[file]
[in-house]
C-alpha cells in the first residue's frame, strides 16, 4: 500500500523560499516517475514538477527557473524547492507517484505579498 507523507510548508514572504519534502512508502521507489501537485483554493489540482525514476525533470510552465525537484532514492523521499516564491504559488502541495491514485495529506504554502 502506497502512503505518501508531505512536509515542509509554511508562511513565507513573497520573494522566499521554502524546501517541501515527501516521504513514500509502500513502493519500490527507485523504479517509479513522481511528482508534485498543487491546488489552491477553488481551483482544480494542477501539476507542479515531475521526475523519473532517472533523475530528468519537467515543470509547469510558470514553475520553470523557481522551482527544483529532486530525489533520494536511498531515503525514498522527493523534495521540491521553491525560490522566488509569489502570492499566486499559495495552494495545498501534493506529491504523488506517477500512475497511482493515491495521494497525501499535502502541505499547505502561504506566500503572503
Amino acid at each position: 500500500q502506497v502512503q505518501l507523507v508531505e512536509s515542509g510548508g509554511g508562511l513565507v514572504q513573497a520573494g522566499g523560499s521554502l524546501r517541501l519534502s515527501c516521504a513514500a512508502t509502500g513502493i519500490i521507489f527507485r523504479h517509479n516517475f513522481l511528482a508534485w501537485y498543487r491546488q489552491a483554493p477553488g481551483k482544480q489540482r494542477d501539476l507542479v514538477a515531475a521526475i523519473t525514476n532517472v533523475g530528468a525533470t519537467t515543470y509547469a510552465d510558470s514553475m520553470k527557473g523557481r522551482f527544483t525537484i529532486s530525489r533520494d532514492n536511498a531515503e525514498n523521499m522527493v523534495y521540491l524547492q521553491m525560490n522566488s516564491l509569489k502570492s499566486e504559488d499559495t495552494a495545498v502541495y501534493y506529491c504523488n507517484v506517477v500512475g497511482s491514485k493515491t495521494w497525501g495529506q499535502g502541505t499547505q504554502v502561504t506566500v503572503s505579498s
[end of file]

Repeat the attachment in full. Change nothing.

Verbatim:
[in-house]
C-alpha cells in the first residue's frame, strides 16, 4: 500500500523560499516517475514538477527557473524547492507517484505579498 507523507510548508514572504519534502512508502521507489501537485483554493489540482525514476525533470510552465525537484532514492523521499516564491504559488502541495491514485495529506504554502 502506497502512503505518501508531505512536509515542509509554511508562511513565507513573497520573494522566499521554502524546501517541501515527501516521504513514500509502500513502493519500490527507485523504479517509479513522481511528482508534485498543487491546488489552491477553488481551483482544480494542477501539476507542479515531475521526475523519473532517472533523475530528468519537467515543470509547469510558470514553475520553470523557481522551482527544483529532486530525489533520494536511498531515503525514498522527493523534495521540491521553491525560490522566488509569489502570492499566486499559495495552494495545498501534493506529491504523488506517477500512475497511482493515491495521494497525501499535502502541505499547505502561504506566500503572503
Amino acid at each position: 500500500q502506497v502512503q505518501l507523507v508531505e512536509s515542509g510548508g509554511g508562511l513565507v514572504q513573497a520573494g522566499g523560499s521554502l524546501r517541501l519534502s515527501c516521504a513514500a512508502t509502500g513502493i519500490i521507489f527507485r523504479h517509479n516517475f513522481l511528482a508534485w501537485y498543487r491546488q489552491a483554493p477553488g481551483k482544480q489540482r494542477d501539476l507542479v514538477a515531475a521526475i523519473t525514476n532517472v533523475g530528468a525533470t519537467t515543470y509547469a510552465d510558470s514553475m520553470k527557473g523557481r522551482f527544483t525537484i529532486s530525489r533520494d532514492n536511498a531515503e525514498n523521499m522527493v523534495y521540491l524547492q521553491m525560490n522566488s516564491l509569489k502570492s499566486e504559488d499559495t495552494a495545498v502541495y501534493y506529491c504523488n507517484v506517477v500512475g497511482s491514485k493515491t495521494w497525501g495529506q499535502g502541505t499547505q504554502v502561504t506566500v503572503s505579498s